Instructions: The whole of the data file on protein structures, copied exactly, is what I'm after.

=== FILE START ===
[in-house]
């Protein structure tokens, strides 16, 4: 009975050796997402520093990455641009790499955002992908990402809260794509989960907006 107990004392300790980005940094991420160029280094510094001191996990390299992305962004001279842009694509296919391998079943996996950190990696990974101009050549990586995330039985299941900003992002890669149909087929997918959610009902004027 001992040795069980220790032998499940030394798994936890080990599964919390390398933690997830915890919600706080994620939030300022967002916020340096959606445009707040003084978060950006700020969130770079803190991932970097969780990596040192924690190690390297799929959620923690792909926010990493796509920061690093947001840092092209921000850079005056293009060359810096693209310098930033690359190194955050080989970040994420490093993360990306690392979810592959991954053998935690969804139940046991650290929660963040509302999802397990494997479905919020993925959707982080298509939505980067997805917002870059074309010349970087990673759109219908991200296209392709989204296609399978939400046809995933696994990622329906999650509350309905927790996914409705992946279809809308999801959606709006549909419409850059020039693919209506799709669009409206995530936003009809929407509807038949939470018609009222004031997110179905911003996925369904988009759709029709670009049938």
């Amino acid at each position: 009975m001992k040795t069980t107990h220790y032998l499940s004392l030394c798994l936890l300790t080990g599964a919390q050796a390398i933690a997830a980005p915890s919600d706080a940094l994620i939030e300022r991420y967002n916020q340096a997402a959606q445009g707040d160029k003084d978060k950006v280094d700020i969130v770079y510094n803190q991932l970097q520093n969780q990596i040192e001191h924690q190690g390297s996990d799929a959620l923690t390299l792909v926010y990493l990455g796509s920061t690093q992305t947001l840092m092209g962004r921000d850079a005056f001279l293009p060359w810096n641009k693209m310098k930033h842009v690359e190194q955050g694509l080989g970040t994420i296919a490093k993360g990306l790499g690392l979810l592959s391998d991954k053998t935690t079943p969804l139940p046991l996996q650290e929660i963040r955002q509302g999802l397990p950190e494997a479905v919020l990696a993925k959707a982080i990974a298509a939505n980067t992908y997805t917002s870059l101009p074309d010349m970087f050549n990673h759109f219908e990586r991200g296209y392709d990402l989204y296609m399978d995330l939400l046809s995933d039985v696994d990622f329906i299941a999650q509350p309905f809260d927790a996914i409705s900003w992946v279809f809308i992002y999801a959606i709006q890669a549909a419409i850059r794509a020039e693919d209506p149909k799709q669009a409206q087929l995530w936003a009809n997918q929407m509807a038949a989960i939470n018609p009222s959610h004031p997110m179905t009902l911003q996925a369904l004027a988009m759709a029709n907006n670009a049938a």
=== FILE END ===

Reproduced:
[in-house]
């Protein structure tokens, strides 16, 4: 009975050796997402520093990455641009790499955002992908990402809260794509989960907006 107990004392300790980005940094991420160029280094510094001191996990390299992305962004001279842009694509296919391998079943996996950190990696990974101009050549990586995330039985299941900003992002890669149909087929997918959610009902004027 001992040795069980220790032998499940030394798994936890080990599964919390390398933690997830915890919600706080994620939030300022967002916020340096959606445009707040003084978060950006700020969130770079803190991932970097969780990596040192924690190690390297799929959620923690792909926010990493796509920061690093947001840092092209921000850079005056293009060359810096693209310098930033690359190194955050080989970040994420490093993360990306690392979810592959991954053998935690969804139940046991650290929660963040509302999802397990494997479905919020993925959707982080298509939505980067997805917002870059074309010349970087990673759109219908991200296209392709989204296609399978939400046809995933696994990622329906999650509350309905927790996914409705992946279809809308999801959606709006549909419409850059020039693919209506799709669009409206995530936003009809929407509807038949939470018609009222004031997110179905911003996925369904988009759709029709670009049938």
């Amino acid at each position: 009975m001992k040795t069980t107990h220790y032998l499940s004392l030394c798994l936890l300790t080990g599964a919390q050796a390398i933690a997830a980005p915890s919600d706080a940094l994620i939030e300022r991420y967002n916020q340096a997402a959606q445009g707040d160029k003084d978060k950006v280094d700020i969130v770079y510094n803190q991932l970097q520093n969780q990596i040192e001191h924690q190690g390297s996990d799929a959620l923690t390299l792909v926010y990493l990455g796509s920061t690093q992305t947001l840092m092209g962004r921000d850079a005056f001279l293009p060359w810096n641009k693209m310098k930033h842009v690359e190194q955050g694509l080989g970040t994420i296919a490093k993360g990306l790499g690392l979810l592959s391998d991954k053998t935690t079943p969804l139940p046991l996996q650290e929660i963040r955002q509302g999802l397990p950190e494997a479905v919020l990696a993925k959707a982080i990974a298509a939505n980067t992908y997805t917002s870059l101009p074309d010349m970087f050549n990673h759109f219908e990586r991200g296209y392709d990402l989204y296609m399978d995330l939400l046809s995933d039985v696994d990622f329906i299941a999650q509350p309905f809260d927790a996914i409705s900003w992946v279809f809308i992002y999801a959606i709006q890669a549909a419409i850059r794509a020039e693919d209506p149909k799709q669009a409206q087929l995530w936003a009809n997918q929407m509807a038949a989960i939470n018609p009222s959610h004031p997110m179905t009902l911003q996925a369904l004027a988009m759709a029709n907006n670009a049938a």